Successful Dropout Prevention Program Comes to Detroit
Community Leaders Breakfast and Tutoring Demonstration Held

DETROIT, MI. December 8, 2005 – As the struggle to keep many young people in school continues to face educators, parents and communities around the country, one successful initiative, the
Coca-Cola Valued Youth Program, is now in Detroit. Educators including William Coleman III, chief executive officer, Detroit Public Schools gathered for a community leaders breakfast and tutoring demonstration this morning at Western International High School and Maybury Elementary School.

“It is important to partner with corporations, said Coleman. The district is very concerned about the dropout rate. I was encouraged with my preliminary review of the Coca-Cola Valued Youth Program.”

The 2003 U.S. Census reported that Hispanics and African Americans dropout at a quicker pace than whites. Almost 16 percent of Hispanics and the same percentage of African Americans in Michigan between ages of 16 and 24 aren’t enrolled in school and don’t have a high school diploma or GED compared to 8 percent of whites. The State of Michigan calculates a 44 percent graduation in Detroit. The Harvard Civil Right Project reports that nationally, 68 percent of students graduate on time with a diploma.

“The reason we as a nation have failed to reduce dropout rates is that we have been blaming the students – claiming that their soul, their mind, their heart, or their community environment is unhealthy – rather than tending to what grown-ups and schools should be doing to keep children in school,” said María “Cuca” Robledo Montecel, Ph.D., executive director of the IDRA and founder of the Coca-Cola Valued Youth Program.

The Coca-Cola Valued Youth Program is making a difference. Funded by a grant from The Coca-Cola Foundation, IDRA created this internationally recognized dropout prevention program with an unusual twist. The program works by identifying junior high and high school students in at-risk situations and enlisting them as tutors for elementary school students who are also struggling in school. Students from Western High School tutor younger students at Maybury Elementary School. Given this role of personal and academic responsibility, the Coca-Cola Valued Youth Program tutors gain self-discipline, increase their self-esteem and succeed academically. The program design is based on IDRA research of dropout data and school holding power.

“As a graduate of Northwestern High School and a former Detroit Public School teacher, it gives me great pride to bring this special program to Detroit. The Coca-Cola Valued Youth Program helps schools and communities see the inherent value and potential of each student,” said Ingrid Saunders Jones, Senior Vice President Corporate External Affairs and Chairperson, The Coca-Cola Foundation.

“The Coca-Cola Valued Youth Program is successful because it demonstrates to students the value of their own education and of the contributions they can make in the lives of others. The students feel needed and important. They know others rely on them as role models. The young students really do see our tutors as heroes,” said Dr. Robledo Montecel.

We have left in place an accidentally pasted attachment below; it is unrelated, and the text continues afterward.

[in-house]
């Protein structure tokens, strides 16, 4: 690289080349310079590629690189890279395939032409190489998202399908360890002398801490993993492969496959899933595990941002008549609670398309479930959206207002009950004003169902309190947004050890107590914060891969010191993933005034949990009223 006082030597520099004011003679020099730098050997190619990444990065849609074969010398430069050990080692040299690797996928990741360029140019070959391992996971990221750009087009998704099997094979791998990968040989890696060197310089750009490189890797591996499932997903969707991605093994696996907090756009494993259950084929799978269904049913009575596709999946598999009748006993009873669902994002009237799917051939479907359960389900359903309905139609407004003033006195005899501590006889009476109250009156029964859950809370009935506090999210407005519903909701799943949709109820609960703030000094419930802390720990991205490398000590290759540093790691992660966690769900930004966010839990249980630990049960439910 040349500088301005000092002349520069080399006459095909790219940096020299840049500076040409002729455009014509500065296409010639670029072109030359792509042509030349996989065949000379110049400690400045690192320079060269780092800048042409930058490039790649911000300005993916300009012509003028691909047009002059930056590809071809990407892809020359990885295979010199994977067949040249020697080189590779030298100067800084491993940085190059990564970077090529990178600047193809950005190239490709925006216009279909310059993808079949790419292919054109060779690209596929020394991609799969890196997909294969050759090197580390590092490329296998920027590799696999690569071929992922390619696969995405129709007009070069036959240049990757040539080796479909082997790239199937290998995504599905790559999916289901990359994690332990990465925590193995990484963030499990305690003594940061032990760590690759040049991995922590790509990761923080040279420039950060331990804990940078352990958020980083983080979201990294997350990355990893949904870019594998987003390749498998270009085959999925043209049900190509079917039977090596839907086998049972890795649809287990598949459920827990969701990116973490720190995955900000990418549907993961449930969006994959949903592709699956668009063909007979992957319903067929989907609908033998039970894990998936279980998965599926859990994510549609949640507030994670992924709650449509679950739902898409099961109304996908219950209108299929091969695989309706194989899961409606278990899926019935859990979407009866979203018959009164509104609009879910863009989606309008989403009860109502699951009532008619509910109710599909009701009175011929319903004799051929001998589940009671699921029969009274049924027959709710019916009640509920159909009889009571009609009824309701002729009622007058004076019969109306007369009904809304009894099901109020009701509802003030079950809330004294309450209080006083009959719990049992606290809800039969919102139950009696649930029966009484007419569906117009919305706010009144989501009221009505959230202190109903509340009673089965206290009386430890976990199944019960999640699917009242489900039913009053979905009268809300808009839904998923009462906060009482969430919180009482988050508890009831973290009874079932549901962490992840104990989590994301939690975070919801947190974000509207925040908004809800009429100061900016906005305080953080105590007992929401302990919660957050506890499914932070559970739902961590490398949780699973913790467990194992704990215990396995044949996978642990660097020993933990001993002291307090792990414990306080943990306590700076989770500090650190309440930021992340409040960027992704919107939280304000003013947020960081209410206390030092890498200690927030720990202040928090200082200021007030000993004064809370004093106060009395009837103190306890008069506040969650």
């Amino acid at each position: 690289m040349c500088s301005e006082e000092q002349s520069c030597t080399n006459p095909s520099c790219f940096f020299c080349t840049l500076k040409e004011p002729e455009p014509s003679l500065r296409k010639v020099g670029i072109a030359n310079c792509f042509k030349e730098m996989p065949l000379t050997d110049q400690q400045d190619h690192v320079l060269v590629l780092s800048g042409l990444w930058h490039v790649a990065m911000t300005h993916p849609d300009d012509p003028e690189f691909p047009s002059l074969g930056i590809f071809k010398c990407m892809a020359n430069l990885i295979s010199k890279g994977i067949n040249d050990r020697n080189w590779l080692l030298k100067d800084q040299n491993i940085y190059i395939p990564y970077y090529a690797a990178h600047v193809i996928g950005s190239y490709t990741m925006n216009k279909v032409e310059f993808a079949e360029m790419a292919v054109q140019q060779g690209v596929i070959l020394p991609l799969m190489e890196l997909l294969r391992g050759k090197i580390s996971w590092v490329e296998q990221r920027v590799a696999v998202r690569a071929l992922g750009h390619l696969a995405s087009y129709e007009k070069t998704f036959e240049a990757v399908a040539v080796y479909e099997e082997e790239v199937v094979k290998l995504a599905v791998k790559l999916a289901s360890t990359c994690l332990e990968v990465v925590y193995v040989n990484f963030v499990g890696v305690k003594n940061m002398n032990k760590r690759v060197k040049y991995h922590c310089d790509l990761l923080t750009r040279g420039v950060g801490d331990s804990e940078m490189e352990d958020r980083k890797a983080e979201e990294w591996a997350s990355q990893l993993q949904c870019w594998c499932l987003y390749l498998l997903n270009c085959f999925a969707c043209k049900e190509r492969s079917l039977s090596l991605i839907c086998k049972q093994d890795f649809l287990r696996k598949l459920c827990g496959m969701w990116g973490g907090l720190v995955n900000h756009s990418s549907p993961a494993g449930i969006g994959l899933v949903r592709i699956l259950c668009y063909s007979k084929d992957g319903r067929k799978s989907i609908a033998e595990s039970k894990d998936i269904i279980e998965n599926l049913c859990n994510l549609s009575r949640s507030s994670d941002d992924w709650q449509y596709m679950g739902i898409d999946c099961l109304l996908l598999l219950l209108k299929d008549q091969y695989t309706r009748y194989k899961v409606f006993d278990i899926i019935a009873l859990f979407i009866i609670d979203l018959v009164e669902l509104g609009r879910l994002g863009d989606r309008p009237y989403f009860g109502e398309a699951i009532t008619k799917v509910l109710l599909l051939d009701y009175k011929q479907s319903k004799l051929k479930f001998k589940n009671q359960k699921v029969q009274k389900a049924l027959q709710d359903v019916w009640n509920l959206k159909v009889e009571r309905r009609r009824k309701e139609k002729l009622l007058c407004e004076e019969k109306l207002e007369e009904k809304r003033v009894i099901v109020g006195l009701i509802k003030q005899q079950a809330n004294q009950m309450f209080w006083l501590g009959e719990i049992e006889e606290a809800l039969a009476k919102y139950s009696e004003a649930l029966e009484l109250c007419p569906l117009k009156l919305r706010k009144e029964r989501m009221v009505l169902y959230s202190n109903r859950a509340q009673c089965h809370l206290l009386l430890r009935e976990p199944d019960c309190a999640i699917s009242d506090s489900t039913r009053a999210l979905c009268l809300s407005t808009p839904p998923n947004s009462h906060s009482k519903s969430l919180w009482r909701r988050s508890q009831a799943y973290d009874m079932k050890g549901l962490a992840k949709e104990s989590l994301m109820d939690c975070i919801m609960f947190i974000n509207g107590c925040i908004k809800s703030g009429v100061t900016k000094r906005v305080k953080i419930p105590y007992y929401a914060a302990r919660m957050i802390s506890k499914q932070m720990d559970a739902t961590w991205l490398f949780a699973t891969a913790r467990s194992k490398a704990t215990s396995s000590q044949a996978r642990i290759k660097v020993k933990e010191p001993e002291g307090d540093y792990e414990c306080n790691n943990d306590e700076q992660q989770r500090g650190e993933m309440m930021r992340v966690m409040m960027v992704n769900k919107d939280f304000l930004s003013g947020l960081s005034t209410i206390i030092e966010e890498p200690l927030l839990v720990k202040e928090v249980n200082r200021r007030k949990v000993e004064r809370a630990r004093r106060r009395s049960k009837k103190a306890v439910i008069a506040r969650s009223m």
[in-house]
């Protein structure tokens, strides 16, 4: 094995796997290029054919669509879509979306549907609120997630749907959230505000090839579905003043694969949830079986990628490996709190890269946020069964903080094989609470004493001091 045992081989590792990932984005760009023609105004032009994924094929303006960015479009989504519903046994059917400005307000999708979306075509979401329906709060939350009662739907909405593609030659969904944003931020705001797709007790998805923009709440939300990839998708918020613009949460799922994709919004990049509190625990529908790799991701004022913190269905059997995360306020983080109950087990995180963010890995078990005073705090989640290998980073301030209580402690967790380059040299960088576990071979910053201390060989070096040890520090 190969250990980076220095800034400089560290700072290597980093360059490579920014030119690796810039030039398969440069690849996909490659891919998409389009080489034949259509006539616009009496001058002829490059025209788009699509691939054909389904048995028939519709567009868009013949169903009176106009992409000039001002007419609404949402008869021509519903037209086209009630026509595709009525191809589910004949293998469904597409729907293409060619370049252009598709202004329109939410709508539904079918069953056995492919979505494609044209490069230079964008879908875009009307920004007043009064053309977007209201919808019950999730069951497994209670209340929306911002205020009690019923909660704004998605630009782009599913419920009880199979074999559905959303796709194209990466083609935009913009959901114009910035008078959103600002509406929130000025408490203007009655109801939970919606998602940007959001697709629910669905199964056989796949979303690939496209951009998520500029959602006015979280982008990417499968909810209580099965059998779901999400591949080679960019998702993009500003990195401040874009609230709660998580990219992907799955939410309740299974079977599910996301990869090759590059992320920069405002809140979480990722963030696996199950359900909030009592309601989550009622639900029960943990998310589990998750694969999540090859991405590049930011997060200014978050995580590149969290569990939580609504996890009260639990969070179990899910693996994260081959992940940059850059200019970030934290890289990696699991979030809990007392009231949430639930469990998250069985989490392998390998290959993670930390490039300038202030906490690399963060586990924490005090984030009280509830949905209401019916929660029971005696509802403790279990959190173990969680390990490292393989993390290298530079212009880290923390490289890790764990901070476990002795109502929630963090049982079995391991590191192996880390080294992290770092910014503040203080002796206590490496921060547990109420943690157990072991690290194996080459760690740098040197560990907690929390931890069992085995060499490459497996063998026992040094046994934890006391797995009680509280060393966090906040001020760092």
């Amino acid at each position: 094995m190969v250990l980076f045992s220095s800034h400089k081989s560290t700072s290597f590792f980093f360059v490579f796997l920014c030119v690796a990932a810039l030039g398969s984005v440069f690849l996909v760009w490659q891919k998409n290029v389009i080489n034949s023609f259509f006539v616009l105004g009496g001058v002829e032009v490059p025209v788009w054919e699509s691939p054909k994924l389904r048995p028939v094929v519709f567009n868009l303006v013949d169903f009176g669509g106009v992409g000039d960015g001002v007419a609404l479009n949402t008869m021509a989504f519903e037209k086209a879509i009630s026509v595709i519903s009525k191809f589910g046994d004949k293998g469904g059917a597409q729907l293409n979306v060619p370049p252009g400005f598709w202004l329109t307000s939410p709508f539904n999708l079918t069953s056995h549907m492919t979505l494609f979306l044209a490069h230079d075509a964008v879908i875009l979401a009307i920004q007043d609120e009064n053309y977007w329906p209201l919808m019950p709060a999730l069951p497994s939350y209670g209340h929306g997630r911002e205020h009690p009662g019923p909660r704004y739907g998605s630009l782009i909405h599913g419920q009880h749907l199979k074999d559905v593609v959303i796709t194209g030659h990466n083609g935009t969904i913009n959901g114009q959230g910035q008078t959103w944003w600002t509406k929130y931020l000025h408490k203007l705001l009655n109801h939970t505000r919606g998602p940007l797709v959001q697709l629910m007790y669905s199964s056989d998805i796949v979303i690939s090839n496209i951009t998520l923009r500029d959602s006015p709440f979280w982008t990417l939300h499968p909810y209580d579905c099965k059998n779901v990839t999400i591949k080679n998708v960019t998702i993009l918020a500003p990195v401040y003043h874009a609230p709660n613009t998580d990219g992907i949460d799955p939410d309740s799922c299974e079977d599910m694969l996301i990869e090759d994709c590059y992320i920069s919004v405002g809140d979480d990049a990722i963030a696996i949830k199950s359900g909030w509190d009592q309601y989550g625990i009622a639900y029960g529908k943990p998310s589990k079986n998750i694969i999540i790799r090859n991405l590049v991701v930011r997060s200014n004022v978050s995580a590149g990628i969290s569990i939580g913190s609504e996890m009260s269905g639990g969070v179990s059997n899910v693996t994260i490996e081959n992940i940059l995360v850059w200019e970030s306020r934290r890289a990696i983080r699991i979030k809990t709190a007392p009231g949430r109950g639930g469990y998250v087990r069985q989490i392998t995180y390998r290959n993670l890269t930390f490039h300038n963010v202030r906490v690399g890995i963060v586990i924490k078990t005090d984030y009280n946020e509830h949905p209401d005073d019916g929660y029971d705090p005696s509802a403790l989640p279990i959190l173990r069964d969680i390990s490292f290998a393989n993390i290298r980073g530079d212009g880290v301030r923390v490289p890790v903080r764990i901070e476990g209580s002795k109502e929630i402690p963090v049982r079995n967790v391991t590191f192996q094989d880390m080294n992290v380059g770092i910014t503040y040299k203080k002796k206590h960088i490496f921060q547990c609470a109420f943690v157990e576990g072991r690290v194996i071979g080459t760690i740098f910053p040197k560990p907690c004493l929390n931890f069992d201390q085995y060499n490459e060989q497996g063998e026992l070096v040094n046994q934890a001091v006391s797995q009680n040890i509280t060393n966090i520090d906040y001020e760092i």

According to the Coca-Cola Valued Youth creed “all students are valuable, none is expendable.” This philosophy is helping schools across the United States and Brazil, lower the dropout rate. In the program, the dropout rates are averaging less than 2 percent, keeping 98 percent of young people in the classroom and learning. The program currently spans five states in the United States and 14 cities in Brazil, and throughout its 21 year history has positively impacted the lives of more than 375,000 children, families and educators, keeping more than 20,000 students in school.

“My involvement in the Coca-Cola Valued Youth Program has made me a better person,” said Miguel Reyes, 10 th grade Western High School student and Coca-Cola Valued Youth tutor. Crystal Fuller, 11 th grade Western High School who also tutors said, “The younger kids look forward to seeing me and feel compelled to be there.”

About the Intercultural Development Research Association
IDRA is an independent, private non-profit organization, dedicated to creating schools that work for all children. As a vanguard leadership development and research team for more than three decades, IDRA has worked with people to create self-renewing schools that value and empower all children, families and communities. IDRA conducts research and development activities, creates, implements and administers innovative education programs and provides teacher, administrator, and parent training and technical assistance.

About The Coca-Cola Foundation
The mission of The Coca-Cola Foundation is to improve the quality of life in the community and enhance individual opportunity through education. To accomplish this, the Foundation supports programs that provide youth with the educational opportunities and support systems they need to become knowledgeable about the world in which they live and better able to give back to their communities. At The Coca-Cola Foundation, we believe education is a fundamental means to help individuals reach their full potential.